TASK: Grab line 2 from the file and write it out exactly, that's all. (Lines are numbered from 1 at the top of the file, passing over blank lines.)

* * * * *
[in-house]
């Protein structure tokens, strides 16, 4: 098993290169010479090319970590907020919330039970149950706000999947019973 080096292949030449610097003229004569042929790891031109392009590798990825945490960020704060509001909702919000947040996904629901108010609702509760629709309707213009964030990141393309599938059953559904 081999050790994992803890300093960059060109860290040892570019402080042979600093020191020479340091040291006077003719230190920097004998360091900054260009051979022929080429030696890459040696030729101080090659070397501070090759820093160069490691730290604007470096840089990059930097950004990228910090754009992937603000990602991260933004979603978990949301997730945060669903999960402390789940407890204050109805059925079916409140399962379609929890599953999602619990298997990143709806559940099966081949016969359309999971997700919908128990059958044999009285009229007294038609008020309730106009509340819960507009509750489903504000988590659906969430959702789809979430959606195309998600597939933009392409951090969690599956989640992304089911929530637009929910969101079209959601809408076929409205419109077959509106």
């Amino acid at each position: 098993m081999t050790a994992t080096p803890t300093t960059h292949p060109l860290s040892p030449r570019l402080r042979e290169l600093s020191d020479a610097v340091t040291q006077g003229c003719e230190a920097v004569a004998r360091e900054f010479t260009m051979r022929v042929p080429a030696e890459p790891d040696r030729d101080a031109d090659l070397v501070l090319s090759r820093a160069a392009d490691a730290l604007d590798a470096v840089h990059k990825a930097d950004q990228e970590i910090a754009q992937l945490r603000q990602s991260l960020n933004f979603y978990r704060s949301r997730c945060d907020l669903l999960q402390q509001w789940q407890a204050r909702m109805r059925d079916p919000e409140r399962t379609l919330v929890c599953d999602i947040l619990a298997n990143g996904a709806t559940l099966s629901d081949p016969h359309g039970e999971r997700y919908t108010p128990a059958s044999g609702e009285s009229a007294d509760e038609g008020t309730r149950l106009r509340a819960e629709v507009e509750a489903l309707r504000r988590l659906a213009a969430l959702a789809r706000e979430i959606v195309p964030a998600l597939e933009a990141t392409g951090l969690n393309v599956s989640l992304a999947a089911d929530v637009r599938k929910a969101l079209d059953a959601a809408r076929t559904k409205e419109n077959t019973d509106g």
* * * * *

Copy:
């Protein structure tokens, strides 16, 4: 098993290169010479090319970590907020919330039970149950706000999947019973 080096292949030449610097003229004569042929790891031109392009590798990825945490960020704060509001909702919000947040996904629901108010609702509760629709309707213009964030990141393309599938059953559904 081999050790994992803890300093960059060109860290040892570019402080042979600093020191020479340091040291006077003719230190920097004998360091900054260009051979022929080429030696890459040696030729101080090659070397501070090759820093160069490691730290604007470096840089990059930097950004990228910090754009992937603000990602991260933004979603978990949301997730945060669903999960402390789940407890204050109805059925079916409140399962379609929890599953999602619990298997990143709806559940099966081949016969359309999971997700919908128990059958044999009285009229007294038609008020309730106009509340819960507009509750489903504000988590659906969430959702789809979430959606195309998600597939933009392409951090969690599956989640992304089911929530637009929910969101079209959601809408076929409205419109077959509106």